The single list:

http://waynes-world-it.blogspot.com/2008/09/useful-command-lines.html

The same commands split into categories:

http://waynes-world-it.blogspot.com/2008/09/useful-active-directory-command-line.html

http://waynes-world-it.blogspot.com/2008/09/useful-dns-dhcp-and-wins-command-line.html

http://waynes-world-it.blogspot.com/2008/09/useful-general-command-line-operations.html

http://waynes-world-it.blogspot.com/2008/09/useful-vmware-esx-and-vc-command-line.html

http://waynes-world-it.blogspot.com/2008/09/useful-windows-mscs-cluster-command.html

http://waynes-world-it.blogspot.com/2008/09/useful-windows-printer-command-line.html

http://waynes-world-it.blogspot.com/2008/09/useful-ntfs-and-security-command-line.html

More CLI One-Liners

In the past I’ve posted a collection of command one-liners that get a ton of work done with (relatively) minimal effort. Many of these have come from Wayne Martin. I’ve been behind in my blogging while book writing, but I wanted to make sure you checked out his latest list at:

http://waynes-world-it.blogspot.com/2008/04/useful-command-lines.html

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Wayne’s World of IT

One of my more popular blog entries is the one I did about CMD one-liners. These are little tidbits of commands that can get a lot done. The list came from a reader and I was happy to share. Wayne has now started a blog Wayne’s World of IT which will carry on this theme of command line automation. It’s just getting started but I hope you’ll check it out. Wayne assures me he has a growing list of one-liners to publish.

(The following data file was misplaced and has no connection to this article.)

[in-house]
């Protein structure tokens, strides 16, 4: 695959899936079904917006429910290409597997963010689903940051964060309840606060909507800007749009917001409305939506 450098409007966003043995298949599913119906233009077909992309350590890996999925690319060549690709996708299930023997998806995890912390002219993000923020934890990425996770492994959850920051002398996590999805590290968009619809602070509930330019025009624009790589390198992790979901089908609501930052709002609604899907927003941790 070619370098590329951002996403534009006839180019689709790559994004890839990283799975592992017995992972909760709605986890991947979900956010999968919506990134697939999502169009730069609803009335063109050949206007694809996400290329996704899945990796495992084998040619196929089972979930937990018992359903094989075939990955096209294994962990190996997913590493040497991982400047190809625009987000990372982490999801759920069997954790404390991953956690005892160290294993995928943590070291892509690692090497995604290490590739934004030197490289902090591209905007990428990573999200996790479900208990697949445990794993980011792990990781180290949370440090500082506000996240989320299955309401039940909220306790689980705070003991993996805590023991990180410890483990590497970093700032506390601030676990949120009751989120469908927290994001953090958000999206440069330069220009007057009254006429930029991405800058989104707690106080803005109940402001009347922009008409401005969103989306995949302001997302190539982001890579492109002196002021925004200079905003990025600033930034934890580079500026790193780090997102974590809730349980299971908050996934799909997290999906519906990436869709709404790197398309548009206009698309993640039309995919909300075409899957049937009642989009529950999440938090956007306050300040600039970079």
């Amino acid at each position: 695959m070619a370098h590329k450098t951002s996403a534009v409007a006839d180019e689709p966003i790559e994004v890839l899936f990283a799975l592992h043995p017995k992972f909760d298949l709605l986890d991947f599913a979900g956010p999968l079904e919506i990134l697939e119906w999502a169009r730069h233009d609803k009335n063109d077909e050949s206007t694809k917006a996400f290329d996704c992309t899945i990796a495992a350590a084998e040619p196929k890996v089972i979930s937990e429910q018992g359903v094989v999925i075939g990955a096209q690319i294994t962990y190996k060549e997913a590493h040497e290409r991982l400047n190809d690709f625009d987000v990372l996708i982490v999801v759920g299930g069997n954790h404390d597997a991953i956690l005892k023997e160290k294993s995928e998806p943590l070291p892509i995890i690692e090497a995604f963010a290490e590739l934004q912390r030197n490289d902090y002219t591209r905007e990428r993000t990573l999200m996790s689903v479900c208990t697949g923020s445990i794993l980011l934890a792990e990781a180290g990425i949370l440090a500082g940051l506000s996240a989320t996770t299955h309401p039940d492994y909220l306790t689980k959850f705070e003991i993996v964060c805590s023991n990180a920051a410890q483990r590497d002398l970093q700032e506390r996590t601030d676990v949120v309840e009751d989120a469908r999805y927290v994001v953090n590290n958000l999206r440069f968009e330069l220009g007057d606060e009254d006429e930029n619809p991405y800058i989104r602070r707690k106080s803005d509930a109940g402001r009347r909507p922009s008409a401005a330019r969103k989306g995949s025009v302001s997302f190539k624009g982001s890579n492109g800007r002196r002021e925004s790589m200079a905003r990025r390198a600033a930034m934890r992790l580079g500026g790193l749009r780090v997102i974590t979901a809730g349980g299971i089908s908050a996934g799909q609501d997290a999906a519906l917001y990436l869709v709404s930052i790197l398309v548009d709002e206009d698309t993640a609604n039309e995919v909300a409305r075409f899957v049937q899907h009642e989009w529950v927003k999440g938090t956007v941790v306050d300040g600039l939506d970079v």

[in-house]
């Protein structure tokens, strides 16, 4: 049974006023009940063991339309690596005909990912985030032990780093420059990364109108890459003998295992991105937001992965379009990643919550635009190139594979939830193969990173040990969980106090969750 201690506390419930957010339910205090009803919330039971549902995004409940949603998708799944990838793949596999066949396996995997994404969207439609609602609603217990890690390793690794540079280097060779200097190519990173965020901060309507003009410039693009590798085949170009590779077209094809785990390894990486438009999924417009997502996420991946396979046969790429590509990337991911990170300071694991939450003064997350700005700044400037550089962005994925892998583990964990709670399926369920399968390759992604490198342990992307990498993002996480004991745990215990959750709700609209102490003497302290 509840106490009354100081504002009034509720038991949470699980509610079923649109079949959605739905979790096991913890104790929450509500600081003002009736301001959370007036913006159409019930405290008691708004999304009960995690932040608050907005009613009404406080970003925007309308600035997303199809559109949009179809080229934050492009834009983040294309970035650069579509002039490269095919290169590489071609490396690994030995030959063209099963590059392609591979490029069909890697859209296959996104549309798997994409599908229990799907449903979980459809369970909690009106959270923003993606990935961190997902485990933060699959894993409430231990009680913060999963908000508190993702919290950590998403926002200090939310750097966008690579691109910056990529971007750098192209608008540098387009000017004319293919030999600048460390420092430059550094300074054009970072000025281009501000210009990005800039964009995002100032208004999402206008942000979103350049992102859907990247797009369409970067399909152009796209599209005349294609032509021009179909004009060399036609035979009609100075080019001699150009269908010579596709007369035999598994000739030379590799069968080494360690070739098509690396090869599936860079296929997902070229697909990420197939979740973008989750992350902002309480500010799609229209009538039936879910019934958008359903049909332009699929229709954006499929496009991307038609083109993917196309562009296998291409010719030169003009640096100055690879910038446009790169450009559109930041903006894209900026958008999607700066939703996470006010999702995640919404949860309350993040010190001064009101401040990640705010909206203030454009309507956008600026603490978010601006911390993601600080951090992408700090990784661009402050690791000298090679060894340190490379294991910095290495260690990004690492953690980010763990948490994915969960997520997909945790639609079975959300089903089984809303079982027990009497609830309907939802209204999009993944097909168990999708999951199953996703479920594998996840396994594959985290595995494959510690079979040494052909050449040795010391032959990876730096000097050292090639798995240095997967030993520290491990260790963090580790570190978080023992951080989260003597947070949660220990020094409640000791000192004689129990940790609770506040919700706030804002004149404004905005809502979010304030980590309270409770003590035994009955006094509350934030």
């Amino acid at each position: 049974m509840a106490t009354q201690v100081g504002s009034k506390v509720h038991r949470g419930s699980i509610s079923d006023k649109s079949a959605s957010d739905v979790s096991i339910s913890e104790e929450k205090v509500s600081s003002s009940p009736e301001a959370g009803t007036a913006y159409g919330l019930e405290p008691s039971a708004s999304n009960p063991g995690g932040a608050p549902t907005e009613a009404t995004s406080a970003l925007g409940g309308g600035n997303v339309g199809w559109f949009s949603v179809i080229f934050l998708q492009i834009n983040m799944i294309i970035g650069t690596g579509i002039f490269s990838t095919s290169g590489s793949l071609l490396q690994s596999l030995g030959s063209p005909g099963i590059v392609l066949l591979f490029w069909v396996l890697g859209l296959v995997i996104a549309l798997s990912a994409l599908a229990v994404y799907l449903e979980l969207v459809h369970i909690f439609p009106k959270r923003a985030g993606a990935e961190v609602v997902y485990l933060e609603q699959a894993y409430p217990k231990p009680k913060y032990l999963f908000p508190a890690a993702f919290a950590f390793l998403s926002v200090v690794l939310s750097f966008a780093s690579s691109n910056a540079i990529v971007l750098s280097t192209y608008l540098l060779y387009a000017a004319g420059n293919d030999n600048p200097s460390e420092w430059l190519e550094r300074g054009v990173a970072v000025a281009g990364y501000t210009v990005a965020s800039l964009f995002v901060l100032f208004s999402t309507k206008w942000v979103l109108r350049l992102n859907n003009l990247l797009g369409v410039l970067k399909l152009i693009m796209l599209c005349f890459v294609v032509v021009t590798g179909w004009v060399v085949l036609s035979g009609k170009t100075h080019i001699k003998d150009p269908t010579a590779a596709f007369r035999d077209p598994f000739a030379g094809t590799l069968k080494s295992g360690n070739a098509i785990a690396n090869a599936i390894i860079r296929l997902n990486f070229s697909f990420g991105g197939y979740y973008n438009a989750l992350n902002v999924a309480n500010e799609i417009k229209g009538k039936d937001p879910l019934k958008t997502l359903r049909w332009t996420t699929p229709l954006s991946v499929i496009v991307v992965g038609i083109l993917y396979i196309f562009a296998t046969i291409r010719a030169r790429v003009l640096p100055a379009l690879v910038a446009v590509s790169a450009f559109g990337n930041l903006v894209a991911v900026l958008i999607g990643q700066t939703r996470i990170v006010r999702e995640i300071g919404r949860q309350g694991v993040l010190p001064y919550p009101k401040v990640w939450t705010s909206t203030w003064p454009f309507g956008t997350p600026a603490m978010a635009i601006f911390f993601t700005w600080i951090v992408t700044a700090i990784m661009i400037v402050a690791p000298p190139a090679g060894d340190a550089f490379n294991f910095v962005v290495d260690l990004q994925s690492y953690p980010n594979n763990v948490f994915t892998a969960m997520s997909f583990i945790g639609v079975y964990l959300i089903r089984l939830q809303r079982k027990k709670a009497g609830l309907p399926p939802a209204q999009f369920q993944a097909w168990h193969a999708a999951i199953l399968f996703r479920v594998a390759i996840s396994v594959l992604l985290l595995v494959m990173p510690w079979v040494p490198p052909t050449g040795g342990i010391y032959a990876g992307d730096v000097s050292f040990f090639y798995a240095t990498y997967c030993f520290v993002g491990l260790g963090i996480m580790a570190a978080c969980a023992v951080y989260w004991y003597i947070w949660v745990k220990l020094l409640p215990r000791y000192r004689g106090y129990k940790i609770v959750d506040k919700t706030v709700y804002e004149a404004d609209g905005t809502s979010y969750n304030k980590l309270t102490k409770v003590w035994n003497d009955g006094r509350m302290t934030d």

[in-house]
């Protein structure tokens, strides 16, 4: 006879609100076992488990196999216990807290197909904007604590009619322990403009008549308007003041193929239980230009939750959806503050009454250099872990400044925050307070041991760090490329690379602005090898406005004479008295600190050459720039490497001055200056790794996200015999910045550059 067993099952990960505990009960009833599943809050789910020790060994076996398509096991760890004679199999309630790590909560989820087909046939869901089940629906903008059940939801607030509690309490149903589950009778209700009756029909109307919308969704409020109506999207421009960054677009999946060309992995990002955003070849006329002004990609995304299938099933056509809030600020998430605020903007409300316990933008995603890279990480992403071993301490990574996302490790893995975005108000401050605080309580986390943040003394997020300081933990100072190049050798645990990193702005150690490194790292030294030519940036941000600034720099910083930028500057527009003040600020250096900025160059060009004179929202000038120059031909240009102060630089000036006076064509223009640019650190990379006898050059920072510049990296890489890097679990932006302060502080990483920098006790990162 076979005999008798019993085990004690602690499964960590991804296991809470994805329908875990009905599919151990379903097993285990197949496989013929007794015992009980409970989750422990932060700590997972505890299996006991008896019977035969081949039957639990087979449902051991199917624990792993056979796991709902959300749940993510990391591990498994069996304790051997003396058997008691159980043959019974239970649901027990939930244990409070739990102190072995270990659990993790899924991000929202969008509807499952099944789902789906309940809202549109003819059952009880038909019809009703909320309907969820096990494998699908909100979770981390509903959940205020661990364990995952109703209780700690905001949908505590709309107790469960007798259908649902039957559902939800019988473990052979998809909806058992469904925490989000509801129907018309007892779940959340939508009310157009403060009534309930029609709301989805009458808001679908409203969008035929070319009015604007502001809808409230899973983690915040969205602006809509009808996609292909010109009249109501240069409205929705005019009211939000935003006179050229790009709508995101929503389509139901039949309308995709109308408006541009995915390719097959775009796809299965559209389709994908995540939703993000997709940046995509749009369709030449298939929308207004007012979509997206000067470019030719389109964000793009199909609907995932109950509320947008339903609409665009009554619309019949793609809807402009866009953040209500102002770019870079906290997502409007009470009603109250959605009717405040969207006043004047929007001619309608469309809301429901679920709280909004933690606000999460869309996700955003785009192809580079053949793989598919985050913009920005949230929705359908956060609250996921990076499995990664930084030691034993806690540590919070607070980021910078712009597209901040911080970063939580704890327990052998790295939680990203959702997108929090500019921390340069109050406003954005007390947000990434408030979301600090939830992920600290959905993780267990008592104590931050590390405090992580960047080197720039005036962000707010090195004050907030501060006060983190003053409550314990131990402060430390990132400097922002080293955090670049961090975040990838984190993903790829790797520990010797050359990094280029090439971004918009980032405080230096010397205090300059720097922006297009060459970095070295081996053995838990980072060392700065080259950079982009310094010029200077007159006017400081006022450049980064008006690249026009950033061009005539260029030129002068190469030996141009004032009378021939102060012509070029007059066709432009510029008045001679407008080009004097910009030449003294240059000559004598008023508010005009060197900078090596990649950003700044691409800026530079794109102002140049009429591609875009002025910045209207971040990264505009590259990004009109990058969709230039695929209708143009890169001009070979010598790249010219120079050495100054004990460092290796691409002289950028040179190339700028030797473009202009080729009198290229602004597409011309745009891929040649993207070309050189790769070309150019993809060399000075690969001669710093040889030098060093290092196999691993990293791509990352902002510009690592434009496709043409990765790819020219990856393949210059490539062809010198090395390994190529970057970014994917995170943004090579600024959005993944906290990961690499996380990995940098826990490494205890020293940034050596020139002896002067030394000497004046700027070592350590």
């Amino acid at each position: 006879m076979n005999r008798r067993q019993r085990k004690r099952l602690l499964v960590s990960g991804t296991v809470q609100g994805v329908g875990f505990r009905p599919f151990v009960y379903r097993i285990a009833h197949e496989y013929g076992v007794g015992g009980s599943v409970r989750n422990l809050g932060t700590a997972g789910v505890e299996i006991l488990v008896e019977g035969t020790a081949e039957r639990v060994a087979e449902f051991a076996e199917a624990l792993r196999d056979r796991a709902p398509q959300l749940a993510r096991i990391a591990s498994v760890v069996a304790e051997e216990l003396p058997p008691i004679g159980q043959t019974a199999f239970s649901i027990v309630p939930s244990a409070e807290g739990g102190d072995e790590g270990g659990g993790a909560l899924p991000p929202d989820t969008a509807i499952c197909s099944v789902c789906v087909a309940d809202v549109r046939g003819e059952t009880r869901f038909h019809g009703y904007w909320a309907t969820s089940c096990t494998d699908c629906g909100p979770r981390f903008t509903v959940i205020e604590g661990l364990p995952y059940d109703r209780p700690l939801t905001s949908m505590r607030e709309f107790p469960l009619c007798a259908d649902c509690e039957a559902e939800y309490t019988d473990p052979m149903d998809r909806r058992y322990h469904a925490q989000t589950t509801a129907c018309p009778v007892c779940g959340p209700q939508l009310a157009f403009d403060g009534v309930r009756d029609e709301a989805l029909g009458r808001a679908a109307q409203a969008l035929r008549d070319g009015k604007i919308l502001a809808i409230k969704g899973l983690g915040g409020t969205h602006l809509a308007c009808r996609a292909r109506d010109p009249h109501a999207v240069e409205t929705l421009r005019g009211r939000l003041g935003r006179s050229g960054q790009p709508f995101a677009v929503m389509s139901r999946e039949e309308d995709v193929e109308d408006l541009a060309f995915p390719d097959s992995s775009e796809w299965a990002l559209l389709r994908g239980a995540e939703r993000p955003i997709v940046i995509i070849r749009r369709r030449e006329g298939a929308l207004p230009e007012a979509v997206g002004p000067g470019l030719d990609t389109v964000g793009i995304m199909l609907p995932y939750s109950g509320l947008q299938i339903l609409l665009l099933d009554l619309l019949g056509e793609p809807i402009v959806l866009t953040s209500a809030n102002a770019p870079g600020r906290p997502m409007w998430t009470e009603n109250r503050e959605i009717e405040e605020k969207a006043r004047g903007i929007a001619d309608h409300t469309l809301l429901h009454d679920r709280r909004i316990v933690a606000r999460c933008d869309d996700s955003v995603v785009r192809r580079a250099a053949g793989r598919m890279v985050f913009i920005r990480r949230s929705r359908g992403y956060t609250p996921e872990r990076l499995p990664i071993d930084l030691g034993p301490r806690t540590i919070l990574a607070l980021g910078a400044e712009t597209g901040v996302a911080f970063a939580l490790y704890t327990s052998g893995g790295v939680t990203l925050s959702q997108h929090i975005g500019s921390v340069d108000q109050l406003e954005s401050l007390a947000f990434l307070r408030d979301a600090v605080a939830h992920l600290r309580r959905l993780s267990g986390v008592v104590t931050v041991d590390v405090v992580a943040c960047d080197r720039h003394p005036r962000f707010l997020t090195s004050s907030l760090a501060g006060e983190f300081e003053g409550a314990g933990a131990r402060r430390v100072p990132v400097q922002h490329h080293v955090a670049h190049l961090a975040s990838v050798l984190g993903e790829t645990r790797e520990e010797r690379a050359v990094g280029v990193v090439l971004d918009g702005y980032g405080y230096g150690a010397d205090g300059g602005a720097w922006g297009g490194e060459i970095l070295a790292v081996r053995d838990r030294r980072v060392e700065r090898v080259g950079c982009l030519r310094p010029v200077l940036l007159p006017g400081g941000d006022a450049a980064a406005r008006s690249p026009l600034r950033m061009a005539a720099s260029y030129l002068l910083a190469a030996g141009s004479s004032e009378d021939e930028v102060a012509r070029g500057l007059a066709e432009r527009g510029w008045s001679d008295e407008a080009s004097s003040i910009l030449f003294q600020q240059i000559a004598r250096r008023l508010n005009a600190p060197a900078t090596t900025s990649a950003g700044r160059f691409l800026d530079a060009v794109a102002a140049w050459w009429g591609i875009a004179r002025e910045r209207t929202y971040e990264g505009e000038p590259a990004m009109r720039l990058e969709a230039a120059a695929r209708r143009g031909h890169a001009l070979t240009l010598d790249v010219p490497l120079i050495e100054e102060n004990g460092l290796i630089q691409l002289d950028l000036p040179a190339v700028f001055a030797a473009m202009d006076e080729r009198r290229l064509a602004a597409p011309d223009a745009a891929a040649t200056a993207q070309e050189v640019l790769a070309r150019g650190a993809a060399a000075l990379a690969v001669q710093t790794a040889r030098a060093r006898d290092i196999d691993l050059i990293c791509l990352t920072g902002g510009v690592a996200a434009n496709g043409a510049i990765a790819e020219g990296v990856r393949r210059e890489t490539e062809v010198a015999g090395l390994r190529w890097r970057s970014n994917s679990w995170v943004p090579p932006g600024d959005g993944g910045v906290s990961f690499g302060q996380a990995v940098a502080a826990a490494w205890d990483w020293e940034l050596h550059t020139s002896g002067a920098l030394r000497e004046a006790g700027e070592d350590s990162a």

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Updated Group Reporter

A few of my recent Mr. Roboto columns have been about group auditing. I first published an HTA that would report on group membership last December. Astute reader Matt V. found a bug with the way nested group memberships were being reported. Or in this case, not being reported. It turns out that if a group was a member of one other group, that membership was not reported. But if the group was nested in 2 or more groups then you’d see all the nested groups. After a little debugging I found my goof. I used ADSI to get a reference to the specified group:

strDN would have a value like CN=Sales,OU=Groups,DC=Mycompany,DC=local. My mistake was in assuming that the MemberOf property would always be a collection so I was using a ForEach construct. But it is only a collection if there is more than one group. So I modified the code:

Because I used the same code in a followup article where I released a command line version of the tool, I had to modify that tool as well. The above code snippet is actually from the WSF version.

Anyway, both versions have now been updated and are available for download from the Mr. Roboto section of my script library. Thank you Matt for keeping me on my toes.